After hearing, the trial court concluded that Villa Vizcaya and the County were additional insureds under the Admiral policy based on the evidence submitted in connection with the opposing summary judgment motions. We affirm that conclusion.

On the other hand, we find that the trial court was not correct in its conclusion that coverage was excluded by the Absolute Employer's Liability provision. If that provision was the only portion of the policy in issue, the trial court would have been correct that there was no coverage for Hello Florida because the claim was brought against it by one of its own employees. However, in this case other entities, Villa Vizcaya and the County, are additional insureds under the policy. The question which arose, and which the trial court did not properly consider, is whether there was coverage for those entities with respect to Taylor's claim. Under the Separation of Insureds provision of the policy, we conclude that there was coverage for those entities. The severability or Separation of Insureds provision states:

7. Separation of Insureds

Except with respect to the Limits of Insurance, and any rights or duties specifically assigned this Coverage Part to the first Named Insured, this insurance applies:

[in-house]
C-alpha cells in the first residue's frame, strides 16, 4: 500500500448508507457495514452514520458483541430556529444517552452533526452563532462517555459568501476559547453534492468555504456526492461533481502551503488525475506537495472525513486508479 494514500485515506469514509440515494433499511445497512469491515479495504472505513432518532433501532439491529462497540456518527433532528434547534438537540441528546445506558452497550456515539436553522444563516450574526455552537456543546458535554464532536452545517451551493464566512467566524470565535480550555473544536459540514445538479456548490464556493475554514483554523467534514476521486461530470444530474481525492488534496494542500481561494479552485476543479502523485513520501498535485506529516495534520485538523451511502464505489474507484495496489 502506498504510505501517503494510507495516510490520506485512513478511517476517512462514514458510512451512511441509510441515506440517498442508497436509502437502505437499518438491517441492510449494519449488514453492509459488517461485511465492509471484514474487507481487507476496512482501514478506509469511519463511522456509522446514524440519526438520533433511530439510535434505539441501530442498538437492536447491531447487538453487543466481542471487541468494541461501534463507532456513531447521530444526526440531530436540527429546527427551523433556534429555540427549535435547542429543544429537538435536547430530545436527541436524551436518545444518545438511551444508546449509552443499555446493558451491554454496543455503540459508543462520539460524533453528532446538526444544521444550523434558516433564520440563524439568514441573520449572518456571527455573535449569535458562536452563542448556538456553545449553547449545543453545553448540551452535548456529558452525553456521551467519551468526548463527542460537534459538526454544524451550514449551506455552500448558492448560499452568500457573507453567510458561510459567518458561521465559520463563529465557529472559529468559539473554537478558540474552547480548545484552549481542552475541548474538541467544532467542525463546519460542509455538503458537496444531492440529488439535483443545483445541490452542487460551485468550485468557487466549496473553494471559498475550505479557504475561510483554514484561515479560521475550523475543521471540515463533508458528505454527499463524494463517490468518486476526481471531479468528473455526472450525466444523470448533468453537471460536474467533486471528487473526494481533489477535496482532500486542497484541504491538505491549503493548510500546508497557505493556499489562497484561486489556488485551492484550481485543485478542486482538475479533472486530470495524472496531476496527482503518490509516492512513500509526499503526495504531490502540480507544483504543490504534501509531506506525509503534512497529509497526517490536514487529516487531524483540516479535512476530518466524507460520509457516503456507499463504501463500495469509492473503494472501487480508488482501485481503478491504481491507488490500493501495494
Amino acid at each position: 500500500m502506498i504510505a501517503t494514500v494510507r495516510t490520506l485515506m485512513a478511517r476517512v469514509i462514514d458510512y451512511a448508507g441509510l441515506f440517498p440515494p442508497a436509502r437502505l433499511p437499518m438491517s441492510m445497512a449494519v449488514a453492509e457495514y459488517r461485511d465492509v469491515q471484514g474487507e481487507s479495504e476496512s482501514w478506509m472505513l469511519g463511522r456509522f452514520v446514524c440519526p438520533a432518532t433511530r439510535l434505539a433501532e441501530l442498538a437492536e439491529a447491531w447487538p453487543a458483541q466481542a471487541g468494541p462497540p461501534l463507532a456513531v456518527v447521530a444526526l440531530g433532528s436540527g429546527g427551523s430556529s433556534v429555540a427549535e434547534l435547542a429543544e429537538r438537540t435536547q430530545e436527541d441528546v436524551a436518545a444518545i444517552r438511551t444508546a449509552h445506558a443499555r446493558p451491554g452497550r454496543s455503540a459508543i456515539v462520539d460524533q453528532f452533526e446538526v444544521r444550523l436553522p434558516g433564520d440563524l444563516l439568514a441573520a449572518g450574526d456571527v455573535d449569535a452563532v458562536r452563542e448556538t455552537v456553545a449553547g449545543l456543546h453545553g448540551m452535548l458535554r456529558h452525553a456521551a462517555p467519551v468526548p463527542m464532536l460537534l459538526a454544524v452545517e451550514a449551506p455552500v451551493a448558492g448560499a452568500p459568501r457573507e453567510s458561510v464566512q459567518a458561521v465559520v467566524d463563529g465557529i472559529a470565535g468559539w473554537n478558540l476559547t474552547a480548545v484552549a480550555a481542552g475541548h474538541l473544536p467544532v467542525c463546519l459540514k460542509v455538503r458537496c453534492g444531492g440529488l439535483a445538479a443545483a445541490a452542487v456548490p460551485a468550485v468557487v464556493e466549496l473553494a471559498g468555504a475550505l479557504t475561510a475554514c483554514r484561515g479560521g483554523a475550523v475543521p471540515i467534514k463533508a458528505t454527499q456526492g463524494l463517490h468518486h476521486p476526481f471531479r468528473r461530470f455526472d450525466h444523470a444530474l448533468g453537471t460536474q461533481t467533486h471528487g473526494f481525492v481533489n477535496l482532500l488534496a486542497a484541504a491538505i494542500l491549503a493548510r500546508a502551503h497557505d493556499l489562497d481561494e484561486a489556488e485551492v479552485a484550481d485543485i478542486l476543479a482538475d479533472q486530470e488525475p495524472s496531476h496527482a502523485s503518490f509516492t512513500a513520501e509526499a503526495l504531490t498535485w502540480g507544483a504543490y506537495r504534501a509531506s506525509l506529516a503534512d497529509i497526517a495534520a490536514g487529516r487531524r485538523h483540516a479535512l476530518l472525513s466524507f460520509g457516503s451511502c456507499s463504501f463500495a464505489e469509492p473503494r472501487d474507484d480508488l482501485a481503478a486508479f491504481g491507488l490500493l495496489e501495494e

a. As if each named insured were the only Named Insured; and

b. Separately to each insured against whom claim is made or “suit” is brought.

The Separation of Insureds provision operated to permit coverage for Taylor's claim against Villa Vizcaya and the County, even if she was on location because of her employment with Hello Florida. Neither Villa Vizcaya nor the County were Taylor's employer and under the Separation of Insureds provision, each was separately insured by Admiral and subject to claim by non-employee Taylor.

As stated in Evanson Ins. Co. v. Design Build Interamerican, Inc., 569 Fed. Appx. 739 (11th Cir.2014):

Florida courts have explained that severability clauses, like the separation of insureds provision here, create separate insurable interests in each individual insured under a policy, such that the conduct of one insured will not necessarily exclude coverage for all other insureds. See Mactown, Inc. v. Cont'l Ins. Co., 716 So.2d 289, 292–93 (Fla. 3d DCA 1998).

* * *